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Merchants Bonding Co. v. U.S. Prefab, Inc.

United States District Court, D. Arizona

March 25, 2014

MERCHANTS BONDING COMPANY (MUTUAL), an Iowa corporation, Plaintiffs,
v.
U.S. PREFAB, INC., an Arizona corporation; and HARRY O. WOODY, an unmarried man, Defendants.

ORDER

JAMES A. TEILBORG, Senior District Judge.

Pending before the Court is Plaintiff Merchant Bonding Company (Mutual)'s Motion for Partial Summary Judgment. (Doc. 32). Defendants U.S. Prefab, Inc. and Harry O. Woody filed a Response (Doc. 35) and Plaintiff filed a Reply (Doc. 38). The Court now rules on the motion.

I. FACTUAL AND PROCEDURAL BACKGROUND

For purposes of the Court's resolution of the pending summary judgment motion, the Court considers the relevant facts and background to be as follows.[1]

Sometime in 2005, Defendant U.S. Prefab, Inc., an Arizona general contractor, and its President, Defendant Harry O. Woody ("Woody") approached Plaintiff Merchants Bonding Company (Mutual) seeking a construction bond. ( See Plaintiff Merchants Bonding Company (Mutual)'s Separate Statement of Facts in Support of Motion for Partial Summary Judgment ("PSOF"), Doc. 33 ¶¶ 1-2; Defendants' Separate Statement of Facts in Support of Opposition to Motion for Partial Summary Judgment ("CSOF"), Doc. 36 ¶ 1). On September 9, 2005, Defendants executed a "General Application and Agreement of Indemnity with Merchants" (the "Contract"). (PSOF ¶ 2; CSOF ¶ 1). Woody executed the Contract in both his official capacity as President of U.S. Prefab, Inc., and his personal capacity as a guarantor. (The Contract, Doc. 34, Ex. A). The Contract obligated Defendants to reimburse and indemnify Plaintiff for liabilities and losses that Plaintiff incurs arising out of claims made against any bonds issued by Plaintiff on behalf of U.S. Prefab, Inc. (PSOF ¶ 3; CSOF ¶ 1). In 2008, Plaintiff issued the relevant construction bond (the "Bond") on behalf of U.S. Prefab. (Doc. 34, Ex. E).

At some point, two of U.S. Prefab, Inc.'s subcontractors asserted claims against the Bond. (PSOF ¶ 8; CSOF ¶ 2). Plaintiff notified Defendants of the Bond claims, but Defendants neither paid the claims directly nor deposited sufficient funds or assets with Plaintiff to cover the claims as provided for in the Contract. (PSOF ¶¶ 9-10; CSOF ¶ 3). Plaintiff settled the Bond claims by making payments totaling $149, 525.02. (PSOF ¶ 11; DOSF ¶ 4). On January 13, 2011, Plaintiff recovered an offsetting amount of $54, 850.18 from a third party. (PSOF ¶ 16).

On April 6, 2011, Plaintiff paid a fee of $150 to First American Title (PSOF ¶ 15), presumably to verify the title to Woody's residence. Subsequently, Plaintiff executed a Deed of Trust and Assignment of Rents dated April 29, 2011 (the "Deed of Trust") against Woody's personal residence in the amount of $94, 674.84. (Doc. 34-1 at 28-34).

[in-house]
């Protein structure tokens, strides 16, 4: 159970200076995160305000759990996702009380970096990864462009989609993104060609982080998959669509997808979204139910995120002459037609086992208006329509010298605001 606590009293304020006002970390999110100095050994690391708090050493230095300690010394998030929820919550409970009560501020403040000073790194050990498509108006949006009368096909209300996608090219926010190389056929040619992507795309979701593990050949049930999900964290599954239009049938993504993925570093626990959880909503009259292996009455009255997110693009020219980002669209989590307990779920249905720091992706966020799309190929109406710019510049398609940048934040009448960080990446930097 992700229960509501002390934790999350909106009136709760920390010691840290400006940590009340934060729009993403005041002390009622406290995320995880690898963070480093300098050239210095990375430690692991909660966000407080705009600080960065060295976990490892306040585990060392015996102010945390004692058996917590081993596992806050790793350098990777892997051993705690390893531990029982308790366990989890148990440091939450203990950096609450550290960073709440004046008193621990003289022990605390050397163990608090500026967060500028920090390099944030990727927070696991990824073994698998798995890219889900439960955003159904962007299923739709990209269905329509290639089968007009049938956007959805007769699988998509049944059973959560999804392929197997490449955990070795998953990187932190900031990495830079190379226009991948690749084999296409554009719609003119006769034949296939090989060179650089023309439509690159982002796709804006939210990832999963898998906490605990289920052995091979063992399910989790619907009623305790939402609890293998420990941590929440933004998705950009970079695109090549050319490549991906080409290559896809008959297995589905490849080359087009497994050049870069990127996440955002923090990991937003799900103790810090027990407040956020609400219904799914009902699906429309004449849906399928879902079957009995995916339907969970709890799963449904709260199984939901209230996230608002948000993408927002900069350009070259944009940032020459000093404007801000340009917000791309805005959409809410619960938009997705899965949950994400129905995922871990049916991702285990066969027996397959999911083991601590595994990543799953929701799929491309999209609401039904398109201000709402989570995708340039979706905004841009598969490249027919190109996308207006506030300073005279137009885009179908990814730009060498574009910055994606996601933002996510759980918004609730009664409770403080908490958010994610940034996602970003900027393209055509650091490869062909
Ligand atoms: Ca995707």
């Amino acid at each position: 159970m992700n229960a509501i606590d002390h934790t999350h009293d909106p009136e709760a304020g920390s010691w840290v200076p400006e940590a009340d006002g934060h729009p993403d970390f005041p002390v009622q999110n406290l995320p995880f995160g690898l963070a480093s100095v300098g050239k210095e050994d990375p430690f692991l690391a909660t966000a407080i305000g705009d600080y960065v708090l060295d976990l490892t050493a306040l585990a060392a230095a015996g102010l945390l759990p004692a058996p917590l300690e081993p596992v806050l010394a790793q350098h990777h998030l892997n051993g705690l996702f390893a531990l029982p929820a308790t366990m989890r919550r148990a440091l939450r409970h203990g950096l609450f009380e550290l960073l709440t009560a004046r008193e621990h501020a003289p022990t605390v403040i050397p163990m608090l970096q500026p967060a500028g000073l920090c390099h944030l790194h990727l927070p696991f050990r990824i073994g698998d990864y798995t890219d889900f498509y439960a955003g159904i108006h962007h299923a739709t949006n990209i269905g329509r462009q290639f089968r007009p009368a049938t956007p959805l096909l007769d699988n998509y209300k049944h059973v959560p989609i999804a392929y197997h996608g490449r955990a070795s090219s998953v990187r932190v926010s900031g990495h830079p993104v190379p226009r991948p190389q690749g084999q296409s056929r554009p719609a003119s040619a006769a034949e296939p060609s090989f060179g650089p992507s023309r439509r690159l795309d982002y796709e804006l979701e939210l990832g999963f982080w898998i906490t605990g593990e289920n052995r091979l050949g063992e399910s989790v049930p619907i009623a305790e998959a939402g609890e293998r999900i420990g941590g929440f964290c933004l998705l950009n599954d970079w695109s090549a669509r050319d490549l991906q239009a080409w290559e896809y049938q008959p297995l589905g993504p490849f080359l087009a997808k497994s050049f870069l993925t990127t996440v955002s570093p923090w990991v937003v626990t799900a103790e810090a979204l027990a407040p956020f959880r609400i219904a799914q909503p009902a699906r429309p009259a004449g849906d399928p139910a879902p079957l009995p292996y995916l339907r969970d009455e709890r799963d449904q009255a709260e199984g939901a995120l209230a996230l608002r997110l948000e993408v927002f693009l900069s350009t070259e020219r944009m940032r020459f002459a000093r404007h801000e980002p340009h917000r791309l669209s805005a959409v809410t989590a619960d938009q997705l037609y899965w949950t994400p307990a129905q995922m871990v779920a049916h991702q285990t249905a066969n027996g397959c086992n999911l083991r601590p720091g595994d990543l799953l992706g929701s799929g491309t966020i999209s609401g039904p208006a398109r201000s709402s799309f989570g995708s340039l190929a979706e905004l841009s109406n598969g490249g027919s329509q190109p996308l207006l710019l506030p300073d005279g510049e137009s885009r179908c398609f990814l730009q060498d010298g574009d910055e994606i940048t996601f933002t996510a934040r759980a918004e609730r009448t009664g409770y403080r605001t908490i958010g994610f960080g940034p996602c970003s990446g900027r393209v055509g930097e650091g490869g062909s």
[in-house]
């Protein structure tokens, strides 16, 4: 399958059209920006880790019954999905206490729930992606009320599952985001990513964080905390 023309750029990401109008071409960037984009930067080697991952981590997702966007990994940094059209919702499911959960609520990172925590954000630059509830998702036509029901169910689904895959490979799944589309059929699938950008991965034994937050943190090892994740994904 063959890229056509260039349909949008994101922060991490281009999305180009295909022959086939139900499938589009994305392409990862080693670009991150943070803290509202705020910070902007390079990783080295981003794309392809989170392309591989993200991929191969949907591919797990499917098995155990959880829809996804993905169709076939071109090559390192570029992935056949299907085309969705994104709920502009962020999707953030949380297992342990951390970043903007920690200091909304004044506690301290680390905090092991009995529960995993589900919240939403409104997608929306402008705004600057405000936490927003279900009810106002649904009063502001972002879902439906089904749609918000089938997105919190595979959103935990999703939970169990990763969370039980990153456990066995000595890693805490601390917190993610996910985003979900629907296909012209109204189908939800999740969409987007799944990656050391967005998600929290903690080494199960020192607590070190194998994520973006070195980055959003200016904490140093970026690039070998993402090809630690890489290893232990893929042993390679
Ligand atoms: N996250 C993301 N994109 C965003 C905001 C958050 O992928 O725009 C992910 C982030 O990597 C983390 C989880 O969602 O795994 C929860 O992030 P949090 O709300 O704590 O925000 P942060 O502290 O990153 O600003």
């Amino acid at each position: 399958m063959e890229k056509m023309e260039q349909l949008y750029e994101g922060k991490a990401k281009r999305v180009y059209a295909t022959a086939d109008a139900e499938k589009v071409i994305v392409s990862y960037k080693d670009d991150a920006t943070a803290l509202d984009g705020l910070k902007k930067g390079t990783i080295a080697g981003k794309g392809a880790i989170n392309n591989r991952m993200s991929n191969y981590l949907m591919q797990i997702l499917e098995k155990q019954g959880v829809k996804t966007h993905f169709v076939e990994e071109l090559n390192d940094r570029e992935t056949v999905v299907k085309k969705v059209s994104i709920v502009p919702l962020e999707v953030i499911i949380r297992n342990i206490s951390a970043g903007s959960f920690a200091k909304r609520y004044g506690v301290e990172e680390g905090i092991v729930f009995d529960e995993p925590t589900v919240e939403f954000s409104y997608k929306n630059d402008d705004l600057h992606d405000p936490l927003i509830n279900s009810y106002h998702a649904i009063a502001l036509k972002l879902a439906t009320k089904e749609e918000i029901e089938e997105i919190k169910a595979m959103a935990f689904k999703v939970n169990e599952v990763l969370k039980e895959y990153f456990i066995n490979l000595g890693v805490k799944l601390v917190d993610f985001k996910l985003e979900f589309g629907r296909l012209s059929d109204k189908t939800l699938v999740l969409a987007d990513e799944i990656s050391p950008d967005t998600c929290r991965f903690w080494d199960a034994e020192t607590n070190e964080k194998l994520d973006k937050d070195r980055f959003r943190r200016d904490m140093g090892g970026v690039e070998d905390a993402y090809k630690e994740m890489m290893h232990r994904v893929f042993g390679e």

On October 31, 2011, Plaintiff's counsel sent Defendants a demand to repay Plaintiff $95, 000.49 in relation to the Contract. (PSOF ¶ 14; DOSF ¶ 14; Doc. 34, Ex. E). Defendants refused and, on March 9, 2012, Plaintiff filed the instant suit alleging breach of contract and fraud. (Doc. 1). During the pendency of Plaintiff's suit, Defendants moved to amend their Answer to Plaintiff's Complaint to add a counterclaim alleging that Plaintiff falsely executed the Deed of Trust against Woody's homestead in violation of Arizona Revised Statute § 33-420(c). (Doc. 22). Subsequently, Plaintiff voluntarily filed a Deed of Release and Full Reconveyance (the "Release") on February 8, 2013 releasing the Deed of Trust and mooting Defendants' proposed counterclaim. (Docs. 25, 30-31).

Plaintiff filed the instant motion for partial summary judgment (Doc. 32) on Count I (Breach of Contract) of the Complaint (Doc. 1 at 4-5), on which the Court now rules.

II. LEGAL STANDARD FOR SUMMARY JUDGMENT

Summary judgment is appropriate when "the movant shows that there is no genuine issue as to any material fact and that the moving party is entitled to summary judgment as a matter of law." Fed.R.Civ.P. 56(a). A party asserting that a fact cannot be or is genuinely disputed must support that assertion by "citing to particular parts of materials in the record, " including depositions, affidavits, interrogatory answers or other materials, or by "showing that materials cited do not establish the absence or presence of a genuine dispute, or that an adverse party cannot produce admissible evidence to support the fact." Id. at 56(c)(1). Thus, summary judgment is mandated "against a party who fails to make a showing sufficient to establish the existence of an element essential to that party's case, and on which that party will bear the burden of proof at trial." Celotex Corp. v. Catrett, 477 U.S. 317, 322 (1986).